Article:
Colleen Hughes Ever Andalo

      Colleen Hughes teaches the servers about spirits. Photo: Michael Graff/Axios

      Saturday into Sunday, between practice nights, the cooler went down. They lost all the food they’d prepped and had to start over.

      • Brown and daughter Isabella made 140 tortellinis. Tonidandel and Eli salted the short rib.
      • That night they somehow served everyone.

      My wife and I ordered beets, the Calabrian chili pappardelle (spicy), tortellini and short rib, and wound up with a lot to take home. I had a coffee-flavored cocktail called Caffè with Count Negroni (maya aged rum, Campari, vermouth, topped with cold-brew coffee).

      • The portions: Not overwhelming, not wanting. The prices: higher than Growlers, lower than Supperland. The place was busy. The servers nervous. It was how a restaurant should probably feel in the days before opening: a little on edge.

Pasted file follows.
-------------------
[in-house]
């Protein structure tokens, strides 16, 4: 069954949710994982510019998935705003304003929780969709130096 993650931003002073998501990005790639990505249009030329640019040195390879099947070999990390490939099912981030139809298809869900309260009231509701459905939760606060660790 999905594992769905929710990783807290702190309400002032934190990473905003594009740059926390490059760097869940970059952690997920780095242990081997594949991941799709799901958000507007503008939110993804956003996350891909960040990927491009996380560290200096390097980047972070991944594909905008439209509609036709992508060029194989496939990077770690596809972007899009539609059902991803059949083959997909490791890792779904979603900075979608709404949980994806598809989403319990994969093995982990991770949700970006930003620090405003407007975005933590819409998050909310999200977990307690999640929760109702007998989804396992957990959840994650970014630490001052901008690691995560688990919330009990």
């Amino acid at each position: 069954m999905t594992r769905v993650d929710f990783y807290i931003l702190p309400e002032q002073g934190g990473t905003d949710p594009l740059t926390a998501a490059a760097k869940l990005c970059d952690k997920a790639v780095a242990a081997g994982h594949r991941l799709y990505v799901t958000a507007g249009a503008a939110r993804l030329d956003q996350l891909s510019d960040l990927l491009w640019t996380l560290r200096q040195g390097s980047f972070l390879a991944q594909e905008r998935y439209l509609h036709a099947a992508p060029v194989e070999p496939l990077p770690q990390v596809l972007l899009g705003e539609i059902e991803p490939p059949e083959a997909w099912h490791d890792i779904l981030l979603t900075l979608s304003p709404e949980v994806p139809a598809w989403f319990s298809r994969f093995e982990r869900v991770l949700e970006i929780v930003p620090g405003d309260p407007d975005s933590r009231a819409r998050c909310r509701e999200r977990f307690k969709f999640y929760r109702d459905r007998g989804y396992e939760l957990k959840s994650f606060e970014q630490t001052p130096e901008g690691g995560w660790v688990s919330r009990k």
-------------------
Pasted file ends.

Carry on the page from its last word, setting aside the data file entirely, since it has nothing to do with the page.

• “You know, the way it is these days online, people are going to look for what you’ve done wrong,” Brown told me afterward. “But I think we did way more right than wrong.”
      Ever Andalo short rib and tortellini

      Ever Andalo short rib and tortellini. Photo: Michael Graff/Axios

      On Monday, I stopped by one last time to take some photos and talk about what went right and what didn’t.

      • Guess what? The butter knife situation changed once more.
      • They wanted to cut back on the details servers must worry about.
      • After all, the only dish that needs that knife was the burrata. So when you visit, after reading this whole story, the table setting won’t have the butter knife; it’ll only emerge with that burrata dish.

      And that, in some ways, is the story of Ever Andalo — a place where the best addition is subtraction, and the best way forward is going back to where you started.